For Immediate Release:
November 30, 2004
Josh Osher, 406-646-0070
West Yellowstone, Montana - Under the cover of darkness last night, Montana Department of Livestock (DOL) agents transported a bull buffalo captured earlier in the day to a Montana slaughterhouse. The buffalo was not tested for brucellosis before being sent to slaughter, however, the DOL claims that he was tested at the slaughterhouse. The bull was captured at the Duck Creek buffalo trap located less than 200 yards from the western border of Yellowstone National Park. The buffalo was chased across Highway 191 using horses and ATV's. He had been grazing peacefully in the Upper Bear Trap housing development less than a mile from the Park border.
There has never been a documented case of brucellosis transmission from wild bison to domestic cattle.
Bull buffalo present no risk of brucellosis transmission to cattle, especially if cattle are not present in the area. Ironically, in October, MDOL agents assisted in removing the last domestic cattle still grazing near the Park's western boundary. Cattle will not be present near the western boundary again until the middle of June 2005. As if to prove a need for their jobs, the DOL has been relentlessly hazing bull buffalo back into Yellowstone Park for the past several months. They claim to have "successfully" hazed 110 buffalo so far this year. The truth is that they have continually harassed the same 15 to 20 buffalo who like to wander outside the Park boundaries looking for some good grass to eat.
Although the DOL claims the capture was justified under the Interagency Buffalo Management Plan and to protect private property rights, local landowners have been increasingly critical of bison hazing and capture operations. During the week of November 15 a restaurant owner in the Upper Bear Trap area refused to allow DOL agents access to her property because she enjoyed the presence of the bull.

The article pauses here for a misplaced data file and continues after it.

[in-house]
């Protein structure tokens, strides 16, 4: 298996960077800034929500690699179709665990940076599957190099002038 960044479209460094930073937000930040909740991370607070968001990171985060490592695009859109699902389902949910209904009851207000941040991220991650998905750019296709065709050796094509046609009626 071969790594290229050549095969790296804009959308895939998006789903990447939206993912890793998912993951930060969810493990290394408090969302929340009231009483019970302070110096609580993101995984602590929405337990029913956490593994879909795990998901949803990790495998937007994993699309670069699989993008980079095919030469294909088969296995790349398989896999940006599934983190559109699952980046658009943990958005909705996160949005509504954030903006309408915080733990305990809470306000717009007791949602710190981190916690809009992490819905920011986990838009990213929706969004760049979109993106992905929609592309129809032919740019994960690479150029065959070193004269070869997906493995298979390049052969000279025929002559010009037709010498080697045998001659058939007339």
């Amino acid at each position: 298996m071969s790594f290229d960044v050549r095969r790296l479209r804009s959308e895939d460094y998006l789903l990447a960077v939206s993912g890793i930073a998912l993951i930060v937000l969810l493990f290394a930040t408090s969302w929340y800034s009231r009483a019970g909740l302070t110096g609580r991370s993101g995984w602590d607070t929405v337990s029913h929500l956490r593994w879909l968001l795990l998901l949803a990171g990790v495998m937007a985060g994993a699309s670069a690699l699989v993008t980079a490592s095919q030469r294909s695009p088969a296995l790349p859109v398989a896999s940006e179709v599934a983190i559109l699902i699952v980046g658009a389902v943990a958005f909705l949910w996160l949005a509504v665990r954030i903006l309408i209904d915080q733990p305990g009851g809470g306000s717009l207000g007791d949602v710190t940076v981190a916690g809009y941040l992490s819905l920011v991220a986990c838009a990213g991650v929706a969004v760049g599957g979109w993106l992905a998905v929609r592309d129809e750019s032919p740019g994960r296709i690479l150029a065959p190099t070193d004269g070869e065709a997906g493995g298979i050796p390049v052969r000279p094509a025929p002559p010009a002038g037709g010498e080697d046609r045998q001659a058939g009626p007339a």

Jean Koski, owner of Enos restaurant, expressed her displeasure with the bull's capture, "It angers me that they are doing this. There's no reason to be chasing the bison this time of year. I'm not happy about the waste of our tax dollars to needlessly kill this bull. I live here because of the animals. The buffalo are not a problem. The thing we have to remember is that we're in their country."
Last week, area residents held a meeting with agency representatives to let them know that they wanted the buffalo in their neighborhoods and that they thought the harassment and slaughter was an unjustified waste of tax dollars. The agency response to the meeting was to haze five buffalo from the neighborhood the following morning.
"This is an insult to a community whose income is based on the buffalo and other wildlife," said Mike Mease of the Buffalo Field Campaign, "the war against the buffalo is unjustified and not supported by area residents."
Montana's incoming Governor Brian Schweitzer has said that buffalo will enjoy more tolerance in Montana. In his statements, Schweitzer said that management of buffalo and the protection of Montana's brucellosis-free status should be determined by "science, not hyperbole," and that the DOL is "ill-equipped" to manage wild buffalo for the State of Montana.
In the nine years that the DOL has had authority over wild buffalo that migrate into Montana from Yellowstone National Park, 2,785 buffalo have been killed. Countless others have been hazed and captured by the DOL with significant consequences to the health of the herd and those individual buffalo. DOL's hazing and capture operations also inflict terrible damage on the Greater Yellowstone ecosystem impacting all of the areas wildlife including elk, moose, trumpeter swans, threatened grizzly bears, and bald eagles.
The Buffalo Field Campaign (BFC) is the only group working in the field, everyday, to stop the slaughter of Yellowstone's wild buffalo. Volunteers defend the buffalo on their traditional winter habitat and advocate for their protection.